3.111 a deviceof the character described, a pair of coaxially disposed members one surrounding the other, rotation transmitting means between said members includlnga polygonalcam on one of said members and a ball on the other member radially movable relative to said cam, spring biased meansexerting a force on said ball in one direction to maintain it in'engagement with one side of said cam and prevent relative rotation between said members, said cam upon a predetermined resistance to rotation of one of said members adapted to drive said ball .in a :direction opposite to that of said force'while causing said ball to roll on its own axis, thereby effecting rotating deflection of said spring biased means and enabling relative rotation between said members, and antifriction means coaxial with said spring biased meansenabling free rotation of the latter.

4. In a device of the character described, a pair of coaxially disposed members one surrounding the other, rotation transmitting means between said members includ ing a polygonal cam on one of said members and a ball on the other member radially movable relative to said cam, spring biased means exerting a force on said ball in one direction to maintain it in engagement with one side of said cam and prevent relative rotation between said members, antifriction means coaxial with said spring biased means enabling free rotation of the latter, said cam upon a predetermined resistance to rotation of one of said members adapted to drive said ball in a direction opposite to that of said force while causing said ball to rotate on its own axis, thereby effecting rotation and deflection of said spring biased means and enabling relative rotation between said members.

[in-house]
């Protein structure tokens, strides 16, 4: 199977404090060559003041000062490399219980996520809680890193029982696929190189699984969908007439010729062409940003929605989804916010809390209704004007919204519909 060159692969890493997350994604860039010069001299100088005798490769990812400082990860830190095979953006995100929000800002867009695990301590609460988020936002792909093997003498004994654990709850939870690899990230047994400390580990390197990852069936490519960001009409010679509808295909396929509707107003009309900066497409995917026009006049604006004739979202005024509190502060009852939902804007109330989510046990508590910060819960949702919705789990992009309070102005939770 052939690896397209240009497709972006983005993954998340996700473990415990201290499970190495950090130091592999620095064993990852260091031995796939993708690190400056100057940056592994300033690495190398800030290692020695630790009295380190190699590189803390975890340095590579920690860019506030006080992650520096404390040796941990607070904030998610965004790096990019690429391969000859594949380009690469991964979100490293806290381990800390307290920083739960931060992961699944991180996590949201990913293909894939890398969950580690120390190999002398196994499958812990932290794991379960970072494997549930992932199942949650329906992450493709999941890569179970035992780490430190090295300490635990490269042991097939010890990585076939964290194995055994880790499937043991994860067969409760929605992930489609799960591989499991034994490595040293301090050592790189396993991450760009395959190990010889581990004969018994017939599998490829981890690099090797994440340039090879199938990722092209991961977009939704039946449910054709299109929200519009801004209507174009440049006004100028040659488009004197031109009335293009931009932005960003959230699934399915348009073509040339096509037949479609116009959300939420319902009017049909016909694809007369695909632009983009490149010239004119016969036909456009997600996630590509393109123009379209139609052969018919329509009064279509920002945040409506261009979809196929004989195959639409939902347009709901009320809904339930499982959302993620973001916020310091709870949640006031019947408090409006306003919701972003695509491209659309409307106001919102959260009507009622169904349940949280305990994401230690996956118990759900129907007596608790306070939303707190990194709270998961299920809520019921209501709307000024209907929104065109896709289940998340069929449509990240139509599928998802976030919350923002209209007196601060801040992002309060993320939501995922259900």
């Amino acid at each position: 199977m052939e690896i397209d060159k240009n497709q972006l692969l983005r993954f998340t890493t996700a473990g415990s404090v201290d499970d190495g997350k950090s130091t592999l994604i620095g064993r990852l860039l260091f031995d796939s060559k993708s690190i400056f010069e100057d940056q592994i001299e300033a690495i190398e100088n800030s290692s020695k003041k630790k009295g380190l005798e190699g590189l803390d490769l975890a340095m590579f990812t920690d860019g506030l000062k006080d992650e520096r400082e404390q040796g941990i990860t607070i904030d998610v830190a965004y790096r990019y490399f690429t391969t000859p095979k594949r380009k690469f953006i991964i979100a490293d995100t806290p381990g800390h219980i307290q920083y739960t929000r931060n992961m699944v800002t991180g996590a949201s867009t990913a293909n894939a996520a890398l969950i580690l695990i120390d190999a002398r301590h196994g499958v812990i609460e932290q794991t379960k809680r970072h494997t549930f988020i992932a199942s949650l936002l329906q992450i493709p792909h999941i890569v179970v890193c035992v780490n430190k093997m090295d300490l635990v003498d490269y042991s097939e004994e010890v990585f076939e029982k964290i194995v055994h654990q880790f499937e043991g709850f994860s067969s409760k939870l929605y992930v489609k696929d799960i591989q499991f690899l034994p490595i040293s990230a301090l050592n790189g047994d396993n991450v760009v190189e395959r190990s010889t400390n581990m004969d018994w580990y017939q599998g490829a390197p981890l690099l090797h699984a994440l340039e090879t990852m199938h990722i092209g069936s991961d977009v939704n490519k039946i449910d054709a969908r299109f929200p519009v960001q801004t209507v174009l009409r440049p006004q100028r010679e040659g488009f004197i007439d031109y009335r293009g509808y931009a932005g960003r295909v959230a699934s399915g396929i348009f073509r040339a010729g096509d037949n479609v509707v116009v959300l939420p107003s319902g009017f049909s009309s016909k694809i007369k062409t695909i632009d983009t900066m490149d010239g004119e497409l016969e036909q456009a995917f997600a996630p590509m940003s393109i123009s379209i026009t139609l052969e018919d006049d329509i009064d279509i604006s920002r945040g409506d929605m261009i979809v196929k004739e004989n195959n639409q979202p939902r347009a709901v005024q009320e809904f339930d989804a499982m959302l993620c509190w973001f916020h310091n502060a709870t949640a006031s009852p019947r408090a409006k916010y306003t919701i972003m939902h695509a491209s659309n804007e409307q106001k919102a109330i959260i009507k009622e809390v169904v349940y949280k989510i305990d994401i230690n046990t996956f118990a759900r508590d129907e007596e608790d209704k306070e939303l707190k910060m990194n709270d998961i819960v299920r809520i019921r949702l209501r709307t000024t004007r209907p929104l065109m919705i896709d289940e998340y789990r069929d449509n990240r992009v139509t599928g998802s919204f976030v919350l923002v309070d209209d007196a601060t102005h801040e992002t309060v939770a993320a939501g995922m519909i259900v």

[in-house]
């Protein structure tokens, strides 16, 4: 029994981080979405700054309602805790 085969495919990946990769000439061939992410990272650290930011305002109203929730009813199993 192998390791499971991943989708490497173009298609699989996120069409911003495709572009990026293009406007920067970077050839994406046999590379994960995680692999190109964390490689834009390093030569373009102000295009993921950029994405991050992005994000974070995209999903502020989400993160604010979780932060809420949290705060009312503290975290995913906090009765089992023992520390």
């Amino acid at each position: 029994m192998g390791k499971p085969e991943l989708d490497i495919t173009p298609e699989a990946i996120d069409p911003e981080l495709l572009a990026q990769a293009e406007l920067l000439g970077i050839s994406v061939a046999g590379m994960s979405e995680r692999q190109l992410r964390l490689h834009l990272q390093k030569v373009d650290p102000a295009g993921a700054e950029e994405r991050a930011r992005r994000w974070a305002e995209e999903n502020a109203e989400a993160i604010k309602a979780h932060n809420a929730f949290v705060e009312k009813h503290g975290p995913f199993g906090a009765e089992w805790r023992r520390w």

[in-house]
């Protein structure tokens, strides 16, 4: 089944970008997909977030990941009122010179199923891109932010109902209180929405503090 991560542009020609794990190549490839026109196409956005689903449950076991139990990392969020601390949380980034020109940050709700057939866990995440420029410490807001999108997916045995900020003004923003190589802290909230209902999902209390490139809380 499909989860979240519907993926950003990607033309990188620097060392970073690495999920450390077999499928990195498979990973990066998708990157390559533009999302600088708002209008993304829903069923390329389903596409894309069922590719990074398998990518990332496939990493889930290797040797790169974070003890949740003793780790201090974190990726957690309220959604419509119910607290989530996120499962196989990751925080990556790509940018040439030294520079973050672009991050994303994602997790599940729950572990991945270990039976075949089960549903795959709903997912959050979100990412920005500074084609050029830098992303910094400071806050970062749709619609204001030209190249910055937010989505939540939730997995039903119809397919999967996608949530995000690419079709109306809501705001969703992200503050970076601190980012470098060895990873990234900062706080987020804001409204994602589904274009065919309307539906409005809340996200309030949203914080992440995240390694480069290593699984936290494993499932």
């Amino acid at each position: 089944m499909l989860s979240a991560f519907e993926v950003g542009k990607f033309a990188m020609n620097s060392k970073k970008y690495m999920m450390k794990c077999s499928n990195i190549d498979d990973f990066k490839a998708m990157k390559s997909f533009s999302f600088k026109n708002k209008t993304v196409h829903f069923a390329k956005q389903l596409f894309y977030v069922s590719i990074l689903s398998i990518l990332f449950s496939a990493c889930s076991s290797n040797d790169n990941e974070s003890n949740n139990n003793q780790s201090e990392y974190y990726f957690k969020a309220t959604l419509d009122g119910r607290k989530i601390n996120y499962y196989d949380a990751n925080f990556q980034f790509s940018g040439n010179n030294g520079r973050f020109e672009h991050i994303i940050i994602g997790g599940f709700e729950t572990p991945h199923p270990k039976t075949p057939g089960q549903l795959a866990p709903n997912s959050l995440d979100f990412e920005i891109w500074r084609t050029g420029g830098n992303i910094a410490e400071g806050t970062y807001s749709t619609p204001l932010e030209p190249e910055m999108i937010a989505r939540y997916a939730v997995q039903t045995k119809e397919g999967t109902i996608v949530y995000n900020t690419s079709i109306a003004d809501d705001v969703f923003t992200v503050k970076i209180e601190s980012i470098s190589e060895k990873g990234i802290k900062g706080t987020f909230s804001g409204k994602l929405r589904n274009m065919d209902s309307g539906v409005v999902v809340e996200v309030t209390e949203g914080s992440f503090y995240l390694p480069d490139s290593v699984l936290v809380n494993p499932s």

5. In a device of the character described, a spindle surrounded by a coaxial sleeve, rotation transmitting means between said spindle and sleeve including a regular polygon cam on said spindle, a ball on each side of said cam radially movable on said sleeve and protruding beyond the inner and outer walls thereof, a spring biased element surrounding said sleeve, an antifriction bearing coaxial with said element enabling free rotation thereof, said element exerting a radial force on said balls in one direction to maintain them in engagement with the sides of said cam and normally prevent relative rotation between said spindle and sleeve, said cam upon a predetermined resistance to rotation of said sleeve adapted to drive said balls in a direction opposite to that of said force while imparting rotation to the balls on their own axis, thereby eifecting rotation and deflection of said spring biased element and enabling relative rotation between said spindle and sleeve.